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Supreme Court Approves Stay Of Clean Power Plan
Updated February 11, 2016 7:16 AM
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(SULLIVAN) - The Associated Press reported Tuesday the Supreme Court approved a stay of the plan with a 5-4 vote. The Clean Power Plan has a goal of reducing power plant emissions from power plants by 32 percent by 2030 in comparison to the levels in 2005.

This cut in power plant emissions would include the use of natural gas rather than coal-powered energy. This reduction in the use of coal-powered energy would cause a hard hit to coal mines throughout the United States.

The AP reported a lawsuit set forth by 29 states and the coal industry stemmed the request, which puts the plan on hold until 2017.

Peabody Energy, who runs Bear Run Coal Company in neighboring Sullivan County, says they applaud the Supreme Court for the decision.

"This is a victory for American families and businesses who value reliability and diversity of energy sources. The court's action counters implementation of onerous rules that would raise U.S. power costs and damage reliability of the electric grid with no significant benefit. Peabody had joined with other industry participants and attorneys general from dozens of states to contest the legality of the proposed regulations, and it is satisfying that the rule of law prevailed in this motion," says Beth Sutton told the Greene County Daily World on behalf of Peabody Energy.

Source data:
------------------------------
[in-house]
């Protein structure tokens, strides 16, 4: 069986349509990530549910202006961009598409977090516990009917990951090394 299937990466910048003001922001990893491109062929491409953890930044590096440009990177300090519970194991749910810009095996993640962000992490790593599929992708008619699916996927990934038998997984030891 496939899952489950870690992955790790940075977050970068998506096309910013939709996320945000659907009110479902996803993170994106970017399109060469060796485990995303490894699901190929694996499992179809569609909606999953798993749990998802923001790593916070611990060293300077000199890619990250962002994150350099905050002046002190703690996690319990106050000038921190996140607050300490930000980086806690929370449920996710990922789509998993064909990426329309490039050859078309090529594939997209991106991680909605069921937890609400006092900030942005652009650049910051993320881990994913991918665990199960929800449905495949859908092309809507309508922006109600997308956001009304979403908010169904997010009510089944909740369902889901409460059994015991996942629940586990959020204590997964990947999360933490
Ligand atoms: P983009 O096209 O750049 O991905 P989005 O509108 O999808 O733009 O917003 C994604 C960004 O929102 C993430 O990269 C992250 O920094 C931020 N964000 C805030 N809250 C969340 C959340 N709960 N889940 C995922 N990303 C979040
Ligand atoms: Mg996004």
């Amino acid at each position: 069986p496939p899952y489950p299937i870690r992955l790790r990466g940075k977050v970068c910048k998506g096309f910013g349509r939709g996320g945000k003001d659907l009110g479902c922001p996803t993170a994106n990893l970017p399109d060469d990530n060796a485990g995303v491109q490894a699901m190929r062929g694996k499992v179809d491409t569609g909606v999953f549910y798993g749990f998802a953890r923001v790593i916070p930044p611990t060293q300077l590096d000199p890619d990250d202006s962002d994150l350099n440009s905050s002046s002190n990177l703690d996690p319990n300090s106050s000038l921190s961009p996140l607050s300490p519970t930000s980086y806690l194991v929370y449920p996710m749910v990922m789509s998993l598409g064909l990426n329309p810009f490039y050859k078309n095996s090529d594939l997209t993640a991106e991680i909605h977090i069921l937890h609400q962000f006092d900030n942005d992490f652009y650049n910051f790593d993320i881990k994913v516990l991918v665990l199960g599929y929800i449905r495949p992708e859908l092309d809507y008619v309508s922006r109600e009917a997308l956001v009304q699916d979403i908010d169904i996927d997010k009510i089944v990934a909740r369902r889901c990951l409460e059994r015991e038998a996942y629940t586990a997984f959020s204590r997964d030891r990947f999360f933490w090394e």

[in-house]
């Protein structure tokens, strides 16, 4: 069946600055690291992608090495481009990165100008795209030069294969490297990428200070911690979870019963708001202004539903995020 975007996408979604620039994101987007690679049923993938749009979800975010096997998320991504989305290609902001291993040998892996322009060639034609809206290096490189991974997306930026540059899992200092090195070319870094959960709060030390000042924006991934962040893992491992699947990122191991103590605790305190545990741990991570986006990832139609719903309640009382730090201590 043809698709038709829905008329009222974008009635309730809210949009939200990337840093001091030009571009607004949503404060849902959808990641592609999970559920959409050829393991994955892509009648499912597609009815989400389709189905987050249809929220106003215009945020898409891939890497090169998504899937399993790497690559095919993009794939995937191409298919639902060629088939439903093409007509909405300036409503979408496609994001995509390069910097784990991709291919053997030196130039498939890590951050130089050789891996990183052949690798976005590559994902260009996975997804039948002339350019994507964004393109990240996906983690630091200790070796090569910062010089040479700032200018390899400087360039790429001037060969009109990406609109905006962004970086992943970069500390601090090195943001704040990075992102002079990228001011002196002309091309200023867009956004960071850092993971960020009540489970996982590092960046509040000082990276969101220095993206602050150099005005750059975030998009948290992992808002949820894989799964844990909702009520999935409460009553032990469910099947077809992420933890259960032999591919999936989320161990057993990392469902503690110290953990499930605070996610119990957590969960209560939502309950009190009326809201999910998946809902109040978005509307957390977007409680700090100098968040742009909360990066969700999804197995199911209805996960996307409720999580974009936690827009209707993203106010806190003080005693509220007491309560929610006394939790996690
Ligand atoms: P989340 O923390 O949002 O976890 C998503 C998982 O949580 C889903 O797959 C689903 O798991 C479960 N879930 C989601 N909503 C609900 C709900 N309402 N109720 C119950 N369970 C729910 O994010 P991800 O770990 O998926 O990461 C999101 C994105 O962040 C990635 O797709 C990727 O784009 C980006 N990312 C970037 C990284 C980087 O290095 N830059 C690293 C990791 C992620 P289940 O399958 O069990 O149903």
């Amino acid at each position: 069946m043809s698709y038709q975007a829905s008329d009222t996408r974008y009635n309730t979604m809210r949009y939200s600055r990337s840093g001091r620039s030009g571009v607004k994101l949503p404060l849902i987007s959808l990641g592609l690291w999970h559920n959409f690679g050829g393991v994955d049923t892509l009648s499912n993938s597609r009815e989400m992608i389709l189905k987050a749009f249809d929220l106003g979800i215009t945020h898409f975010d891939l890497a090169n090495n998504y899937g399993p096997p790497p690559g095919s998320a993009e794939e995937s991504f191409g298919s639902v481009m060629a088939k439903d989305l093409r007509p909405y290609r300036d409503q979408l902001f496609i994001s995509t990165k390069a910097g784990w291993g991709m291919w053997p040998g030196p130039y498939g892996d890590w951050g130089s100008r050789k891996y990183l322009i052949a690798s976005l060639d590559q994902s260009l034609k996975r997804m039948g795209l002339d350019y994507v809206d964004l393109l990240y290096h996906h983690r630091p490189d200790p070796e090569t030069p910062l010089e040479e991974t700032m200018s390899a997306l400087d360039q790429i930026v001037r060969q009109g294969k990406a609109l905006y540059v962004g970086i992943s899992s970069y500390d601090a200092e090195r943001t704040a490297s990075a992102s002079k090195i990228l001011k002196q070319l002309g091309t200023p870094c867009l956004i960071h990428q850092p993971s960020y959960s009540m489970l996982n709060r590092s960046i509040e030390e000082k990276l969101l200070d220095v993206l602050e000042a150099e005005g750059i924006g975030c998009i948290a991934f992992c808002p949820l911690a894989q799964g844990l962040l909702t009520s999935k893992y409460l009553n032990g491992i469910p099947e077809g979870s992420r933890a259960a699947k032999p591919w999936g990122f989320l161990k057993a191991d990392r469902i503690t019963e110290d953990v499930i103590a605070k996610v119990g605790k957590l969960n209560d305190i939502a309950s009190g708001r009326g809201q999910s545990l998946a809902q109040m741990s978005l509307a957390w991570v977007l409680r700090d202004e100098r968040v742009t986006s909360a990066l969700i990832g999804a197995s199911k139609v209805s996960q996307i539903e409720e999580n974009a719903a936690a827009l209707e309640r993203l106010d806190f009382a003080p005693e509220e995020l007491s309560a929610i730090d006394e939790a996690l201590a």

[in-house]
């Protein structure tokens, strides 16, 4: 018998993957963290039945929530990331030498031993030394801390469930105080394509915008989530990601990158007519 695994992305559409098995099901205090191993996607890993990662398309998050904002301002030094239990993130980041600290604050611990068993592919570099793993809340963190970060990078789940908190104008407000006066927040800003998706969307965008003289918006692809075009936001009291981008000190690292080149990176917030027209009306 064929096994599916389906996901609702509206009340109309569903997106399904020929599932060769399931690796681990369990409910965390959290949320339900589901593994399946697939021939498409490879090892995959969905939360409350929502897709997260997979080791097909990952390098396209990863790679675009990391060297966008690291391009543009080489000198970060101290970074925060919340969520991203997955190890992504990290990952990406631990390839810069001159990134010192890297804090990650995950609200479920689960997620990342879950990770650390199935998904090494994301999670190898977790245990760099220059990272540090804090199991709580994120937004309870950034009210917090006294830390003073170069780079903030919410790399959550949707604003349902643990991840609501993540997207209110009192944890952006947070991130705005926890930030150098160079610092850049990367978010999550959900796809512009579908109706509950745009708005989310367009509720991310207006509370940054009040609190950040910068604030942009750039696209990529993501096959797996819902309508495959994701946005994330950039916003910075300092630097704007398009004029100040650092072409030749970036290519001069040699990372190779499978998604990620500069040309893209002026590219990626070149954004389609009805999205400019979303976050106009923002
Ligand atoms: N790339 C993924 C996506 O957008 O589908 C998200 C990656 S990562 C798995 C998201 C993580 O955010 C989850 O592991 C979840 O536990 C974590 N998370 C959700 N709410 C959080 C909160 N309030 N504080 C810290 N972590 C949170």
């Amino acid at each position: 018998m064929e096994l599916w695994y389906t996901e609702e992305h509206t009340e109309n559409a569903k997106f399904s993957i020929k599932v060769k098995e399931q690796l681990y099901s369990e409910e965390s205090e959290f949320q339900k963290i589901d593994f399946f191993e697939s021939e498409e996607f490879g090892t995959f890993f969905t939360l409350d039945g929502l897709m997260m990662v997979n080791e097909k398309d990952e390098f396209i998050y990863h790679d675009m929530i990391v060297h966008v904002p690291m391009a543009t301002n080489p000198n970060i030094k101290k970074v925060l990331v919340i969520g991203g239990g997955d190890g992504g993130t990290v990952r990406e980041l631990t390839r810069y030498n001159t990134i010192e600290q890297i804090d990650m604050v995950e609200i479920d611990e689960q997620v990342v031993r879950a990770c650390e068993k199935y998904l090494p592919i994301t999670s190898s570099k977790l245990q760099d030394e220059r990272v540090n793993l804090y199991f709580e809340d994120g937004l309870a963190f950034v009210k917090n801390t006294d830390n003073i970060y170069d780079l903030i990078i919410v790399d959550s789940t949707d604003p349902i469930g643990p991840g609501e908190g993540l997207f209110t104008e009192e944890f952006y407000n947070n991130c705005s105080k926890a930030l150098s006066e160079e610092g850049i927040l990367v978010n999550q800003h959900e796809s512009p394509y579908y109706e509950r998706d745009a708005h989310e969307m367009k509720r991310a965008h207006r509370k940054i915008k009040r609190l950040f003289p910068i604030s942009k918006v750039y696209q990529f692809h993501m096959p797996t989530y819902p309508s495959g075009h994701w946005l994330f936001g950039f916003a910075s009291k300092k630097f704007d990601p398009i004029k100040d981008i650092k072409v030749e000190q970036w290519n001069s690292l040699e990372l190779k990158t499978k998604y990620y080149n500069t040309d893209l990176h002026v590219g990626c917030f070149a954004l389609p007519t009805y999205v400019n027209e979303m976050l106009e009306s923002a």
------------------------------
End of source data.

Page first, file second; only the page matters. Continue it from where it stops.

Sutton says Peabody Energy believes there are other ways to reduce energy emissions without cutting the use of coal-powered energy plants.

"Peabody believes that technology is the best path toward reducing greenhouse gas emissions over time. We look forward to continuing to work with industry, government and NGO participants on a technology path to achieve our energy, economic and environmental goals," Sutton says.

Specifically, Peabody Energy would like to see low-cost electricity, improvement of efficiency within existing power plants, implementing high-efficiency low emissions plants to reduce carbon dioxide levels and investments in next-generation coal technologies -- including carbon capture, use and storage.

On the other hand, the Office of the Press Secretary issued a statement Wednesday expressing disdain in the Supreme Court's decision.

"The Clean Power Plan is based on a strong legal and technical foundation, gives States the time and flexibility they need to develop tailored, cost-effective plans to reduce their emissions, and will deliver better air quality, improved public health, clean energy investment and jobs across the country, and major progress in our efforts to confront the risks posed by climate change," the statement says.

Furthermore, the statement notes the Office of the Press Secretary believes they will be able to move forward with the project.

"Even while the litigation proceeds, EPA has indicated it will work with states that choose to continue plan development and will prepare the tools those states will need. At the same time, the Administration will continue to take aggressive steps to make forward progress to reduce carbon emissions," it says.

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